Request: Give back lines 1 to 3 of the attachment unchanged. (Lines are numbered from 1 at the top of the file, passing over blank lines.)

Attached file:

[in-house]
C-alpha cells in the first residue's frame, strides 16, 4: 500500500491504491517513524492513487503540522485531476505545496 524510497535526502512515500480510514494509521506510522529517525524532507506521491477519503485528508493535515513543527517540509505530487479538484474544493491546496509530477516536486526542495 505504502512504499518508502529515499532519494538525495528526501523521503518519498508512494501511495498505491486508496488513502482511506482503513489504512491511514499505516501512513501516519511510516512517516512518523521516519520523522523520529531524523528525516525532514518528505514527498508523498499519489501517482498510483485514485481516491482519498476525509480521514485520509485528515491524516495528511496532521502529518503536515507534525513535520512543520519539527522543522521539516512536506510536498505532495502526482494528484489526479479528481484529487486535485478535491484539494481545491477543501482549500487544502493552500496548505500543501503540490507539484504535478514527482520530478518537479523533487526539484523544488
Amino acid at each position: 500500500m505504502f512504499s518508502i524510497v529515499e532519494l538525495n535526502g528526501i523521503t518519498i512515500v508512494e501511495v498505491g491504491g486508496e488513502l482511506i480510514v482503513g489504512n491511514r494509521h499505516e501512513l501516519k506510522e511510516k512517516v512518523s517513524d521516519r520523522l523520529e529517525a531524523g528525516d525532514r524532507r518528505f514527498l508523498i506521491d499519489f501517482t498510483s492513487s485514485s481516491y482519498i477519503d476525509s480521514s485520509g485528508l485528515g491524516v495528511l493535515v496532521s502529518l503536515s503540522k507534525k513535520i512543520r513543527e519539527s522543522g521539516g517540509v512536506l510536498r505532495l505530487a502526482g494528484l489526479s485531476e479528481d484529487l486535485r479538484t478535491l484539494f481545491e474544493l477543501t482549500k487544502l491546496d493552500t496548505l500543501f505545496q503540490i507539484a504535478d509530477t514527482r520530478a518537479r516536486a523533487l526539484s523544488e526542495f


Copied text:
[in-house]
C-alpha cells in the first residue's frame, strides 16, 4: 500500500491504491517513524492513487503540522485531476505545496 524510497535526502512515500480510514494509521506510522529517525524532507506521491477519503485528508493535515513543527517540509505530487479538484474544493491546496509530477516536486526542495 505504502512504499518508502529515499532519494538525495528526501523521503518519498508512494501511495498505491486508496488513502482511506482503513489504512491511514499505516501512513501516519511510516512517516512518523521516519520523522523520529531524523528525516525532514518528505514527498508523498499519489501517482498510483485514485481516491482519498476525509480521514485520509485528515491524516495528511496532521502529518503536515507534525513535520512543520519539527522543522521539516512536506510536498505532495502526482494528484489526479479528481484529487486535485478535491484539494481545491477543501482549500487544502493552500496548505500543501503540490507539484504535478514527482520530478518537479523533487526539484523544488
Amino acid at each position: 500500500m505504502f512504499s518508502i524510497v529515499e532519494l538525495n535526502g528526501i523521503t518519498i512515500v508512494e501511495v498505491g491504491g486508496e488513502l482511506i480510514v482503513g489504512n491511514r494509521h499505516e501512513l501516519k506510522e511510516k512517516v512518523s517513524d521516519r520523522l523520529e529517525a531524523g528525516d525532514r524532507r518528505f514527498l508523498i506521491d499519489f501517482t498510483s492513487s485514485s481516491y482519498i477519503d476525509s480521514s485520509g485528508l485528515g491524516v495528511l493535515v496532521s502529518l503536515s503540522k507534525k513535520i512543520r513543527e519539527s522543522g521539516g517540509v512536506l510536498r505532495l505530487a502526482g494528484l489526479s485531476e479528481d484529487l486535485r479538484t478535491l484539494f481545491e474544493l477543501t482549500k487544502l491546496d493552500t496548505l500543501f505545496q503540490i507539484a504535478d509530477t514527482r520530478a518537479r516536486a523533487l526539484s523544488e526542495f